2. Where Input Tax Credit (ITC) has been wrongly availed or utilised for any reason

Thus, the CGST Act does not contain a provision to issue an order to recover credit that has been erroneously refunded or demand interest thereon. As far as erroneous refund is concerned, the CGST Act restricts itself to tax only. While there are specific provisions for recovery of tax erroneously refunded but such provisions are explicitly missing for erroneous refund of ITC.

Interestingly, Section 50 of the CGST Act (provision to levy interest) also does not envisage a situation which allows a levy of interest in case of an erroneous refund of credit. Reading down the provisions of Section 50 of the CGST Act, it can be inferred that the first provision covers all cases where there is a shortfall in payment of tax which inter alia may be on account of payment of tax using irregularly availed credit. The second provision provides for levy of interest where undue or excess claim of ITC has been made because of mismatch in the returns. Pertinent to note that a case of erroneous refund is not covered by any of the above provisions. That interest cannot be levied without a substantive provision is a settled legal principle.

What the above example elucidates is that the law itself in various situations does not allow the revenue to create a demand and even if, a demand is created there is further absence of provisions to levy such demand. Thus, a dispute need not be argued on merits as the law itself is lacklustre!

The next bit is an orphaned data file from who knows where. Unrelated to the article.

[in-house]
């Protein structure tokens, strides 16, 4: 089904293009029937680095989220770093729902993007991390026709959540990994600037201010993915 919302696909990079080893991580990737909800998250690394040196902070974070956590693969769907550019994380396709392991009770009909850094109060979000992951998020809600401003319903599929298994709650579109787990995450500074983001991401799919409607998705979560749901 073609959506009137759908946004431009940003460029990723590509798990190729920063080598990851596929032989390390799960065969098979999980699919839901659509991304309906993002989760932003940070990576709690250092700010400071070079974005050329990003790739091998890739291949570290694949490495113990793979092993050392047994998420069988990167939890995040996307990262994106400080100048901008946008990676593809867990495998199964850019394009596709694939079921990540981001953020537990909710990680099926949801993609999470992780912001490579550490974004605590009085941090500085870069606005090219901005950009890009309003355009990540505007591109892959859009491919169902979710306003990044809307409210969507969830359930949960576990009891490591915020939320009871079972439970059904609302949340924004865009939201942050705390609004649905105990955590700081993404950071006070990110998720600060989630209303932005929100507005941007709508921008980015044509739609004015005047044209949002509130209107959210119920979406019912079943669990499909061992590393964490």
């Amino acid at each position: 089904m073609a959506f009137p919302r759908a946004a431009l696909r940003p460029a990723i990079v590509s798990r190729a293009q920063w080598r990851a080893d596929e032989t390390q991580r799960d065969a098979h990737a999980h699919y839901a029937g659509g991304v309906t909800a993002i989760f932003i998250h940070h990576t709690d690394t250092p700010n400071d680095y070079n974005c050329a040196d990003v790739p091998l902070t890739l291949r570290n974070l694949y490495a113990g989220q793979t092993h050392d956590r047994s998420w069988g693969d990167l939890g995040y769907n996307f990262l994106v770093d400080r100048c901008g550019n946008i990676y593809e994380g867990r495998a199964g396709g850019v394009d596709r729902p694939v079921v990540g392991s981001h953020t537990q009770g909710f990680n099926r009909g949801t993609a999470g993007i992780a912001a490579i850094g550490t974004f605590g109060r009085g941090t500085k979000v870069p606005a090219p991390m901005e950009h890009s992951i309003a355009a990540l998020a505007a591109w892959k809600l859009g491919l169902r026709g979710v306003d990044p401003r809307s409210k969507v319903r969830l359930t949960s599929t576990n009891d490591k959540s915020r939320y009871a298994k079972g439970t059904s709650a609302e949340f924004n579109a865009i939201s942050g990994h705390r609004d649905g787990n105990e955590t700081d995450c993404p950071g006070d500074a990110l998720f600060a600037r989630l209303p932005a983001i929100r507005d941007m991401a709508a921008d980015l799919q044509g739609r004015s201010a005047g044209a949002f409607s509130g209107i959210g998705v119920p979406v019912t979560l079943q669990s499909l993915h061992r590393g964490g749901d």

Further Learning and Beyond

A well read professional always sharpen its axes to be ready for the legal adventures ahead. Absence of a substantive provision to back-up a demand is often the first and foremost argument put forward by lawyers to get the demand dropped. While there are genuine taxpayers in the system but the opposite is also true as recent experiences have shown.[i] Thus, while the interest of the taxpayers needs to be protected, so does the interest of the revenue.

Mr. Arvind Datar, a renowned tax advocate often quotes that the country does not need a new law but law that needs to be executed well. A law which requires amendments every quarter definitely puts forward a fundamental error. A good execution is plausible only if one legislates well. Often in the pursuit of more work, we tend to forget that the country requires a good law. That a plethora of amendments in the law are needed at every juncture shows that a reactive approach of law-making is followed than a proactive approach. Periodic overhauls such as new returns, e-invoicing etc. do not help much. A total lack of anticipation of future events within the law is quite evident. While the laws framed in the colonial times have often stood the test of times, the same does not hold true for new tax laws.